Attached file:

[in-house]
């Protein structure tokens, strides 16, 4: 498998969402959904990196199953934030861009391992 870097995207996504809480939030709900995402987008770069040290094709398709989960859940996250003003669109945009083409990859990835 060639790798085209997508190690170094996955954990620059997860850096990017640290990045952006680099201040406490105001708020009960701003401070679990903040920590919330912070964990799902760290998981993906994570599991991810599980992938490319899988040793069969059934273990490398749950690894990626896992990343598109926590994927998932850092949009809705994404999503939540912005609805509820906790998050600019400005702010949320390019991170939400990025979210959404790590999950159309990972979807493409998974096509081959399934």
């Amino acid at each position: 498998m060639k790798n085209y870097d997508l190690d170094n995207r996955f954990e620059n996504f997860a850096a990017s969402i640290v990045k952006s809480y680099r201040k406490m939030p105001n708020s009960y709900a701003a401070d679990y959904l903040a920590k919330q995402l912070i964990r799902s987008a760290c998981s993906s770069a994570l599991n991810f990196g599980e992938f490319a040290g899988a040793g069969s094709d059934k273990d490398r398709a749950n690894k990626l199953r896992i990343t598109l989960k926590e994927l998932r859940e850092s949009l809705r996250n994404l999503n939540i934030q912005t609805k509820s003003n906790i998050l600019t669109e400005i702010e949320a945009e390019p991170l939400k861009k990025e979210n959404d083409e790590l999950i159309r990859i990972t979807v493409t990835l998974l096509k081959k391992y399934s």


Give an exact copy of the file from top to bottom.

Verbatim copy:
[in-house]
């Protein structure tokens, strides 16, 4: 498998969402959904990196199953934030861009391992 870097995207996504809480939030709900995402987008770069040290094709398709989960859940996250003003669109945009083409990859990835 060639790798085209997508190690170094996955954990620059997860850096990017640290990045952006680099201040406490105001708020009960701003401070679990903040920590919330912070964990799902760290998981993906994570599991991810599980992938490319899988040793069969059934273990490398749950690894990626896992990343598109926590994927998932850092949009809705994404999503939540912005609805509820906790998050600019400005702010949320390019991170939400990025979210959404790590999950159309990972979807493409998974096509081959399934």
């Amino acid at each position: 498998m060639k790798n085209y870097d997508l190690d170094n995207r996955f954990e620059n996504f997860a850096a990017s969402i640290v990045k952006s809480y680099r201040k406490m939030p105001n708020s009960y709900a701003a401070d679990y959904l903040a920590k919330q995402l912070i964990r799902s987008a760290c998981s993906s770069a994570l599991n991810f990196g599980e992938f490319a040290g899988a040793g069969s094709d059934k273990d490398r398709a749950n690894k990626l199953r896992i990343t598109l989960k926590e994927l998932r859940e850092s949009l809705r996250n994404l999503n939540i934030q912005t609805k509820s003003n906790i998050l600019t669109e400005i702010e949320a945009e390019p991170l939400k861009k990025e979210n959404d083409e790590l999950i159309r990859i990972t979807v493409t990835l998974l096509k081959k391992y399934s």